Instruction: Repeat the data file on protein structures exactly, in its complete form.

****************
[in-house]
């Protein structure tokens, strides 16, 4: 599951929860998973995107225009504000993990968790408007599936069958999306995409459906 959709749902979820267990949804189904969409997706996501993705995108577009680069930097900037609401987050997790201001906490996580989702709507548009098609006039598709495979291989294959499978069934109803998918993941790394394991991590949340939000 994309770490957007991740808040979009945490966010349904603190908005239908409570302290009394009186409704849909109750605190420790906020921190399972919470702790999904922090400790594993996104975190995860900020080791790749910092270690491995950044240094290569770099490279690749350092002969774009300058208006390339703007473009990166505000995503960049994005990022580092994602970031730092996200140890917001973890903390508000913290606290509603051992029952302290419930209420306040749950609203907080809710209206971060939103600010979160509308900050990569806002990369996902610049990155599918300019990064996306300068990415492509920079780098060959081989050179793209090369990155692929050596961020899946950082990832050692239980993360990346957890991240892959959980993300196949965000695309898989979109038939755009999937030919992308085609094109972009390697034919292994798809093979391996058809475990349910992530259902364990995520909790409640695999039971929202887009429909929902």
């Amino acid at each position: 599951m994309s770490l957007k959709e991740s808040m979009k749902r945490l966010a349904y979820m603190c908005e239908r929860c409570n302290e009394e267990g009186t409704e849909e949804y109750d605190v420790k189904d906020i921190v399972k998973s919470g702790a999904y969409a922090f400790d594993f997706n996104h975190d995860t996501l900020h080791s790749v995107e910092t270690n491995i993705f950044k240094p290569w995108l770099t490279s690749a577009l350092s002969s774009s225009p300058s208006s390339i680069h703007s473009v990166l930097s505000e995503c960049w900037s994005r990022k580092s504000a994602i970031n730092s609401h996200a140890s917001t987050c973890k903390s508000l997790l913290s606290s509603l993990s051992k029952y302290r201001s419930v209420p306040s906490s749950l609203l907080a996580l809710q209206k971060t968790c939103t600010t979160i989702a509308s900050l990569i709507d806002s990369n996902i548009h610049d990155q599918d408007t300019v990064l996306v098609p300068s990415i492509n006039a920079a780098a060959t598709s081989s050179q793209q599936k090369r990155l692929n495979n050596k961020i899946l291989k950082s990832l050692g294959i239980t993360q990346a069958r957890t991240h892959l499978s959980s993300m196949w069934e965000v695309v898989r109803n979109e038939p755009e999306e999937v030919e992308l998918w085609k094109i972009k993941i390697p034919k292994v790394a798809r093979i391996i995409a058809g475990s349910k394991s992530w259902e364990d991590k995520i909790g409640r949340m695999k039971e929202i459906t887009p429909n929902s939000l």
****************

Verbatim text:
[in-house]
């Protein structure tokens, strides 16, 4: 599951929860998973995107225009504000993990968790408007599936069958999306995409459906 959709749902979820267990949804189904969409997706996501993705995108577009680069930097900037609401987050997790201001906490996580989702709507548009098609006039598709495979291989294959499978069934109803998918993941790394394991991590949340939000 994309770490957007991740808040979009945490966010349904603190908005239908409570302290009394009186409704849909109750605190420790906020921190399972919470702790999904922090400790594993996104975190995860900020080791790749910092270690491995950044240094290569770099490279690749350092002969774009300058208006390339703007473009990166505000995503960049994005990022580092994602970031730092996200140890917001973890903390508000913290606290509603051992029952302290419930209420306040749950609203907080809710209206971060939103600010979160509308900050990569806002990369996902610049990155599918300019990064996306300068990415492509920079780098060959081989050179793209090369990155692929050596961020899946950082990832050692239980993360990346957890991240892959959980993300196949965000695309898989979109038939755009999937030919992308085609094109972009390697034919292994798809093979391996058809475990349910992530259902364990995520909790409640695999039971929202887009429909929902």
């Amino acid at each position: 599951m994309s770490l957007k959709e991740s808040m979009k749902r945490l966010a349904y979820m603190c908005e239908r929860c409570n302290e009394e267990g009186t409704e849909e949804y109750d605190v420790k189904d906020i921190v399972k998973s919470g702790a999904y969409a922090f400790d594993f997706n996104h975190d995860t996501l900020h080791s790749v995107e910092t270690n491995i993705f950044k240094p290569w995108l770099t490279s690749a577009l350092s002969s774009s225009p300058s208006s390339i680069h703007s473009v990166l930097s505000e995503c960049w900037s994005r990022k580092s504000a994602i970031n730092s609401h996200a140890s917001t987050c973890k903390s508000l997790l913290s606290s509603l993990s051992k029952y302290r201001s419930v209420p306040s906490s749950l609203l907080a996580l809710q209206k971060t968790c939103t600010t979160i989702a509308s900050l990569i709507d806002s990369n996902i548009h610049d990155q599918d408007t300019v990064l996306v098609p300068s990415i492509n006039a920079a780098a060959t598709s081989s050179q793209q599936k090369r990155l692929n495979n050596k961020i899946l291989k950082s990832l050692g294959i239980t993360q990346a069958r957890t991240h892959l499978s959980s993300m196949w069934e965000v695309v898989r109803n979109e038939p755009e999306e999937v030919e992308l998918w085609k094109i972009k993941i390697p034919k292994v790394a798809r093979i391996i995409a058809g475990s349910k394991s992530w259902e364990d991590k995520i909790g409640r949340m695999k039971e929202i459906t887009p429909n929902s939000l």